Monday, July 6, 2009

Gerry Ritz Plans New Comedy Tour as His 'Thousand Cuts' Still Threaten Our Lives

More than a year after the Conservative government decided to allow meat processing plants to handle their own safety inspections, government employees are warning that further Listeriosis outbreaks are more than just possible, but probable; as their hands are still being tied, making it increasingly difficult to do their jobs.

Gerry Ritz found the whole thing quite funny
, so I guess we can expect a return engagement from Mr. 'funny man', at the expense of Canadian lives.

Boy I'll bet Lisa Raitt would love to get their hands on this file. But then, she'd probably just lose it.

Meat safety 'impossible' job
Maple Leaf plant wasn't audited properly before listeria outbreak, angry inspectors say
Toronto Star
Apr 20, 2009

The Maple Leaf plant at the centre of last summer's deadly listeria tragedy wasn't subject to a detailed safety audit by federal inspectors for at least a year prior to the outbreak, says a briefing note from the union representing inspectors.

Inadequate resources, staff shortages and overtime bans on federal inspectors have prevented the mandatory annual safety audits from being completed, says the union, which has sent its briefing note to members of a federal subcommittee investigating the listeria outbreak.

The inspectors, who prepared the note based on observations as part of their jobs, are presenting it this week at federal hearings.

"When it comes to delivering the legally required oversight of Canada's meat and food safety systems, it's mission impossible for CFIA (Canadian Food Inspection Agency)," says the briefing note.

"The agency simply does not have the resources to do the job Canadians expect and the CFIA's own policies demand."

Tim O'Connor, a spokesperson for the agency, said that while a full system audit was not done at the plant leading up to the outbreak, a different auditing system had been put in place that incorporates the same level of oversight.

That new federal inspection routine has come under fiery criticism from inspectors, politicians and the public for handing too much oversight to plant staff while overworked inspectors are left to check company paperwork.

Bob Kingston, president of the union representing federal meat inspectors, said full system audits remain a crucial element of the agency's oversight duties.

"Day-to-day checks don't replace a detailed system audit. You cannot have an audit system without a comprehensive audit. It's still definitely part of the program and that's the one that was not done."

Any fundamental flaws at the Maple Leaf plant, and others like it, could have been caught by a comprehensive system audit in which four or five inspectors analyze an operation "from top to bottom" over a week, Kingston said.

"Those are the kinds of inspections that, in the past, have picked up serious kinds of problems. They were not done in this case."

The Maple Leaf listeria outbreak caused 21 deaths and sickened hundreds, perhaps thousands, more.

There are other safety shortcomings detailed in the briefing note.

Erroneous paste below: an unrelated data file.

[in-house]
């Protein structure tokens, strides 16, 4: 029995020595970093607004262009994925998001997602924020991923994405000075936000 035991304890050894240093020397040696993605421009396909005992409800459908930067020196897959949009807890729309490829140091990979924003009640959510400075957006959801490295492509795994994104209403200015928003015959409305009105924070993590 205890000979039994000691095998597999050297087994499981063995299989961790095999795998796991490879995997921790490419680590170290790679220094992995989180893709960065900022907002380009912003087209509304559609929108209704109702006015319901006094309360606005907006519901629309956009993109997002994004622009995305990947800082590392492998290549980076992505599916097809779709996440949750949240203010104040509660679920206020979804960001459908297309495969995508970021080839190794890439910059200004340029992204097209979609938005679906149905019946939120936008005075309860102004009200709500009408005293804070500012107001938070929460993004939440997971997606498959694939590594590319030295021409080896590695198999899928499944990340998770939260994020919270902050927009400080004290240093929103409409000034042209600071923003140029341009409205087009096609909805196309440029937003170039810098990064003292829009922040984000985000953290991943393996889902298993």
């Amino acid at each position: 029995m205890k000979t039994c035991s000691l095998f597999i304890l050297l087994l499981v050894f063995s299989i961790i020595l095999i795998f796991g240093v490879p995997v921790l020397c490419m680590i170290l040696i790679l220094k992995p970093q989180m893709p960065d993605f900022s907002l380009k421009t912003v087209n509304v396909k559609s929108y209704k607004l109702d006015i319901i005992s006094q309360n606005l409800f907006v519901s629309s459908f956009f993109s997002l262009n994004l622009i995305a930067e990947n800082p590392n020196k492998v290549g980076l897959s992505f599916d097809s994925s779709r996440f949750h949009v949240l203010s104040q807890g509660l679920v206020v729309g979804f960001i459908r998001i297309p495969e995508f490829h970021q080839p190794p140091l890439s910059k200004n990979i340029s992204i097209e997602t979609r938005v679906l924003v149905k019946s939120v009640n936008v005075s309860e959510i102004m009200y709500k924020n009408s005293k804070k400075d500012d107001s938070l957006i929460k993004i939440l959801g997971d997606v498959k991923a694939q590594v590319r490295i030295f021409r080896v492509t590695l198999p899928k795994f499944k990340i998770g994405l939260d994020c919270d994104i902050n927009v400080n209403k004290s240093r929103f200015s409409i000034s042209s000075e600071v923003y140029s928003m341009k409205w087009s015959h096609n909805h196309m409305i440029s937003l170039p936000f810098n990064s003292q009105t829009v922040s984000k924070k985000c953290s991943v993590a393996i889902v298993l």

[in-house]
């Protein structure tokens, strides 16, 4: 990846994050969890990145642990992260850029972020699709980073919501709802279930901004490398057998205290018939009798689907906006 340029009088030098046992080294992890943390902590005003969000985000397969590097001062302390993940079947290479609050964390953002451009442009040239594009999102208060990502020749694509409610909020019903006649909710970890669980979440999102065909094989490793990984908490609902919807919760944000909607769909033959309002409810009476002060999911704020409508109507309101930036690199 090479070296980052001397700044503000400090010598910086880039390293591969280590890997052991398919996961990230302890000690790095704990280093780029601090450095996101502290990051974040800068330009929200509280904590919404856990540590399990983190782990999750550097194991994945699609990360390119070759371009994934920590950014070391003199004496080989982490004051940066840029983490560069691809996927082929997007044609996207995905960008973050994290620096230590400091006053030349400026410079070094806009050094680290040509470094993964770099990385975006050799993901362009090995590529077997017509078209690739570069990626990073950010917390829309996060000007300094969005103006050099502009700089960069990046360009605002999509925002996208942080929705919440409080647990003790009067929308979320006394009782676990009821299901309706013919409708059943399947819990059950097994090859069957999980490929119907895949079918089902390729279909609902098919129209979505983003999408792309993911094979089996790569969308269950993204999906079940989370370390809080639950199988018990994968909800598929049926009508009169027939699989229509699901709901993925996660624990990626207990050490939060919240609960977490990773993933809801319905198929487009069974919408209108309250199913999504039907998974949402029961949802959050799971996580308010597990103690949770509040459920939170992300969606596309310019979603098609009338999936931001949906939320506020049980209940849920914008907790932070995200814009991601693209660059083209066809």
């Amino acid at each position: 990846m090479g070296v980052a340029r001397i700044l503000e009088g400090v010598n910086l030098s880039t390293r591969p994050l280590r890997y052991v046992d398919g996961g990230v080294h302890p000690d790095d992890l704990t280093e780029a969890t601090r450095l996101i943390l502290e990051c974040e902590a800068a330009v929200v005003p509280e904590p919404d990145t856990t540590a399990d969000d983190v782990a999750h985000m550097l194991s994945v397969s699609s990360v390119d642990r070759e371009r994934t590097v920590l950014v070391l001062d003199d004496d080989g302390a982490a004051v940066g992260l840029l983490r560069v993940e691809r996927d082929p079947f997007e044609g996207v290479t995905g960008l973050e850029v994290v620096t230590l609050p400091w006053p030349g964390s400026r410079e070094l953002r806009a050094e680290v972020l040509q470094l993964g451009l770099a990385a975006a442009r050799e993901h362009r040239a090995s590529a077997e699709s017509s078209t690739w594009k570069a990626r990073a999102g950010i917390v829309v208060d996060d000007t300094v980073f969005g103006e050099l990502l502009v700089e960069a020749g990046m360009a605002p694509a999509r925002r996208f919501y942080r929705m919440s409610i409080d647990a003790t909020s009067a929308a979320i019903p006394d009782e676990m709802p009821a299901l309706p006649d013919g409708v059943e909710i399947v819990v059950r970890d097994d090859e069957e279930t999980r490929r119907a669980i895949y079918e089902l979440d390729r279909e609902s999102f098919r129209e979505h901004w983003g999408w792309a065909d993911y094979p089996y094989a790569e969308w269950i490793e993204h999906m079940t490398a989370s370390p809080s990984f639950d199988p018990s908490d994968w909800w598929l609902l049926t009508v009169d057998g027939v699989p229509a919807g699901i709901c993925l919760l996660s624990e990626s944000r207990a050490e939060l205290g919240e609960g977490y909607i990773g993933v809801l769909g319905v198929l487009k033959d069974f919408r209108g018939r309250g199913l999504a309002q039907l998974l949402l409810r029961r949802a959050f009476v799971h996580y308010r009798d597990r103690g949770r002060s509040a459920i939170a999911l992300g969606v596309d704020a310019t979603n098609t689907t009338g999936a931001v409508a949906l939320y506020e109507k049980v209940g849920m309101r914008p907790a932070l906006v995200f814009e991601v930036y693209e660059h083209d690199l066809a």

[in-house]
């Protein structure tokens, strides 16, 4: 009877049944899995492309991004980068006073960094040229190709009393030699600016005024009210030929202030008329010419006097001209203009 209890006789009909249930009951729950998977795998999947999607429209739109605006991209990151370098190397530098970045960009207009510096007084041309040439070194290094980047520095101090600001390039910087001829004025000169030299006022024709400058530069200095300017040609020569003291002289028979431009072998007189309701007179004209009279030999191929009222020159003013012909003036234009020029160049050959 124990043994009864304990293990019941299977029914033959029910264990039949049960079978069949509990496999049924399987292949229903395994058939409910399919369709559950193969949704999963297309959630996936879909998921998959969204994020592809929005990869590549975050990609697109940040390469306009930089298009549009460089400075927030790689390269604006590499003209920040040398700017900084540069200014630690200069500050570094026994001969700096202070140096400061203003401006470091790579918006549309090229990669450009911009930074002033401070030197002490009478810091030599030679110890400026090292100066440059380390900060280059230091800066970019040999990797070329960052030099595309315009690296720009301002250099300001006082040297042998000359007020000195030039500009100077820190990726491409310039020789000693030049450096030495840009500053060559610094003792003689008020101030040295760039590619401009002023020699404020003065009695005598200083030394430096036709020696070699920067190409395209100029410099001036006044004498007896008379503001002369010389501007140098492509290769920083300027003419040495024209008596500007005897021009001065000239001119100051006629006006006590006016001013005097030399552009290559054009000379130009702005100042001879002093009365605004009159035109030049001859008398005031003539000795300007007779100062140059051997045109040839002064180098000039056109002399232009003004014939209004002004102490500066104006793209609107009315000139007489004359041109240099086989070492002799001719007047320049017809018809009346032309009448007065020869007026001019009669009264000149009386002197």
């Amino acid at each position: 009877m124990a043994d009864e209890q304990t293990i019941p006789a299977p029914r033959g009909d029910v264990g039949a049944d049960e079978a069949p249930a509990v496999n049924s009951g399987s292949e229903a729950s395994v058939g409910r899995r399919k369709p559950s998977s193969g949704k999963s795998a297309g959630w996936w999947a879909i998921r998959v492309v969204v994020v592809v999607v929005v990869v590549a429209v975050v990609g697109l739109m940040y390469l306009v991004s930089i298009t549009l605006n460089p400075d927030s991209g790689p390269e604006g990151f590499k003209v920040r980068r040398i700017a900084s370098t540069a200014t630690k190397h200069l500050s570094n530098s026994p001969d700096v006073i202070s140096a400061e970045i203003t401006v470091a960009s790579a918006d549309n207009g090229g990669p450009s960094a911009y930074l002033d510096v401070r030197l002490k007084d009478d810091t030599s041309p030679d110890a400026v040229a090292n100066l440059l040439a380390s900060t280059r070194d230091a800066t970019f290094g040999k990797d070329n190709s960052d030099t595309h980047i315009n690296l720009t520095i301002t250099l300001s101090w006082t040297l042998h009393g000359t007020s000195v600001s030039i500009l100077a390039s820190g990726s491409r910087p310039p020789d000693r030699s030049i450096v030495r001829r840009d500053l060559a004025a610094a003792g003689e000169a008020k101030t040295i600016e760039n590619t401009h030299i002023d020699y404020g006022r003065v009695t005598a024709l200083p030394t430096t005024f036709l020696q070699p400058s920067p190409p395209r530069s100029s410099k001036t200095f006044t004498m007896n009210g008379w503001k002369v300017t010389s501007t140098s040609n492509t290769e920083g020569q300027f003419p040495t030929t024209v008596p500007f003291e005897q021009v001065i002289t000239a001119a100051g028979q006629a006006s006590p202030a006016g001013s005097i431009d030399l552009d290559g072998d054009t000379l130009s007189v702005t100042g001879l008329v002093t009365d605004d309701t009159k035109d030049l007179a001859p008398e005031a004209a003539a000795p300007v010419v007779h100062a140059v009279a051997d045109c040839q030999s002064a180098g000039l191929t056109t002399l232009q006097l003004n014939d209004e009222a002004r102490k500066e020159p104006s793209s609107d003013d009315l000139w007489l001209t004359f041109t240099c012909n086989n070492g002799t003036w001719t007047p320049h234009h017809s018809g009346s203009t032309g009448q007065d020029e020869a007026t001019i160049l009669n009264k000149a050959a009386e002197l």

Inspectors responsible for overseeing more than two plants that produce cold cuts do not have time to verify the facilities are complying with food safety requirements, it says. And most inspectors assigned to such safety sensitive plants are responsible for three or more facilities, the union alleges in the note.

"The inspector at the contaminated Maple Leaf plant in Toronto was responsible for seven facilities at the time of the listeriosis outbreak," it says.

The CFIA's O'Connor confirmed that statement.

Cost-cutting measures at the food inspection agency included banning overtime for inspectors before last summer's tragedy, the note says. "As a result, CFIA inspectors were unable to verify that pre-operation and sanitation inspections at ready-to-eat meat processing plants in Ontario and Quebec were properly conducted by plant employees, including at the Maple Leaf plant."

Increasing industry self-regulation has contributed to less scrutiny around food safety issues that impact the public, it says.

The shortage of inspectors and resources in meat plants across the country is likely to get worse, the document warns.

The CFIA is planning an emergency fund to deal with outbreaks of food or animal-borne illnesses that could reduce the agency's operational budget by 10 to 15 per cent. CFIA supervisors across the country have been getting calls from senior managers in recent weeks advising them to expect "big cuts," said the union's Kingston.

The Union had issued warnings before the Listeriosis outbreak, so were not surprised by the news:

The fallout from Ritz's comments came on the same day a public-sector union alleged that a re-elected federal Conservative government would pull out of meat inspection programs in Manitoba, Saskatchewan and British Columbia.
According to the Public Service Alliance of Canada, a secret report from the Treasury Board of Canada released this past May proposed that they could save $3 million by cutting federal meat inspection programs.

Patty Ducharme is the union's national executive vice-president. She told The Canadian Press that if a re-elected Tory government makes the proposed cuts, consumers would be the ones who pay.

"Meat produced in provincially registered facilities would not be inspected," Ducharme said. "Under this type of a scenario, consumers would have to count on the fact that producers would produce their products in a fashion that ensures their safety."

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